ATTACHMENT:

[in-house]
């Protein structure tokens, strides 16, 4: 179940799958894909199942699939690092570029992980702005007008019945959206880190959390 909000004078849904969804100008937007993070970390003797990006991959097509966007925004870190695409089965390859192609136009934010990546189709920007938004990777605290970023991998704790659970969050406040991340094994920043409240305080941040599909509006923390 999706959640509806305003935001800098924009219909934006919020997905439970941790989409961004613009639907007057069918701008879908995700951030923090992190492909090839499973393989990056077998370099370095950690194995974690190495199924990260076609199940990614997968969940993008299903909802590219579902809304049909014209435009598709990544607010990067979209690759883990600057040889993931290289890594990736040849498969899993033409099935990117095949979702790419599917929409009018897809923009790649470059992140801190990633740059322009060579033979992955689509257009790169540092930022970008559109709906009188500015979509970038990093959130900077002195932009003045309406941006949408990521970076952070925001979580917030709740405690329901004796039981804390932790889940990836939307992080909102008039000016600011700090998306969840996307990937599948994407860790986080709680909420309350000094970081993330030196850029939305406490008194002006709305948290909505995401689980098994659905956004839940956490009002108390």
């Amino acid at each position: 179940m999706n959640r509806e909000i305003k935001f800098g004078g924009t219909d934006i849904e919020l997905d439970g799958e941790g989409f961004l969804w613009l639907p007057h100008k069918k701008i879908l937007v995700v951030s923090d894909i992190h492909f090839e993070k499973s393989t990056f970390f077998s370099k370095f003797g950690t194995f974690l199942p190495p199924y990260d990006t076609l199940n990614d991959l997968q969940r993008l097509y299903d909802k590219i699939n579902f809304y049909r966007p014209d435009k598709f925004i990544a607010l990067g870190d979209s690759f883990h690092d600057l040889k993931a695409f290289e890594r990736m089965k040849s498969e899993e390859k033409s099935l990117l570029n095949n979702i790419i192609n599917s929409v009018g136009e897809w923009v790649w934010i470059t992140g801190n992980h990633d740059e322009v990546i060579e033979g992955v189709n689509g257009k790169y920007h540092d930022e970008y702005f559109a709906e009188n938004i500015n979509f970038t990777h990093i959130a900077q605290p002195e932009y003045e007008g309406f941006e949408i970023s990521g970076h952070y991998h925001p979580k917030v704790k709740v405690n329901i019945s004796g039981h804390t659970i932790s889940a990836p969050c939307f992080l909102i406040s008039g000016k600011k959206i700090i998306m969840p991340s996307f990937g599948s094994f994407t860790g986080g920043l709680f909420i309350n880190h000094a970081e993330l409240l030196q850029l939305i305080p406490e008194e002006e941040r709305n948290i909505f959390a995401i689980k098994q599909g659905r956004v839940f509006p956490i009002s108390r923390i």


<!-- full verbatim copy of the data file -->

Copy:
[in-house]
């Protein structure tokens, strides 16, 4: 179940799958894909199942699939690092570029992980702005007008019945959206880190959390 909000004078849904969804100008937007993070970390003797990006991959097509966007925004870190695409089965390859192609136009934010990546189709920007938004990777605290970023991998704790659970969050406040991340094994920043409240305080941040599909509006923390 999706959640509806305003935001800098924009219909934006919020997905439970941790989409961004613009639907007057069918701008879908995700951030923090992190492909090839499973393989990056077998370099370095950690194995974690190495199924990260076609199940990614997968969940993008299903909802590219579902809304049909014209435009598709990544607010990067979209690759883990600057040889993931290289890594990736040849498969899993033409099935990117095949979702790419599917929409009018897809923009790649470059992140801190990633740059322009060579033979992955689509257009790169540092930022970008559109709906009188500015979509970038990093959130900077002195932009003045309406941006949408990521970076952070925001979580917030709740405690329901004796039981804390932790889940990836939307992080909102008039000016600011700090998306969840996307990937599948994407860790986080709680909420309350000094970081993330030196850029939305406490008194002006709305948290909505995401689980098994659905956004839940956490009002108390």
């Amino acid at each position: 179940m999706n959640r509806e909000i305003k935001f800098g004078g924009t219909d934006i849904e919020l997905d439970g799958e941790g989409f961004l969804w613009l639907p007057h100008k069918k701008i879908l937007v995700v951030s923090d894909i992190h492909f090839e993070k499973s393989t990056f970390f077998s370099k370095f003797g950690t194995f974690l199942p190495p199924y990260d990006t076609l199940n990614d991959l997968q969940r993008l097509y299903d909802k590219i699939n579902f809304y049909r966007p014209d435009k598709f925004i990544a607010l990067g870190d979209s690759f883990h690092d600057l040889k993931a695409f290289e890594r990736m089965k040849s498969e899993e390859k033409s099935l990117l570029n095949n979702i790419i192609n599917s929409v009018g136009e897809w923009v790649w934010i470059t992140g801190n992980h990633d740059e322009v990546i060579e033979g992955v189709n689509g257009k790169y920007h540092d930022e970008y702005f559109a709906e009188n938004i500015n979509f970038t990777h990093i959130a900077q605290p002195e932009y003045e007008g309406f941006e949408i970023s990521g970076h952070y991998h925001p979580k917030v704790k709740v405690n329901i019945s004796g039981h804390t659970i932790s889940a990836p969050c939307f992080l909102i406040s008039g000016k600011k959206i700090i998306m969840p991340s996307f990937g599948s094994f994407t860790g986080g920043l709680f909420i309350n880190h000094a970081e993330l409240l030196q850029l939305i305080p406490e008194e002006e941040r709305n948290i909505f959390a995401i689980k098994q599909g659905r956004v839940f509006p956490i009002s108390r923390i």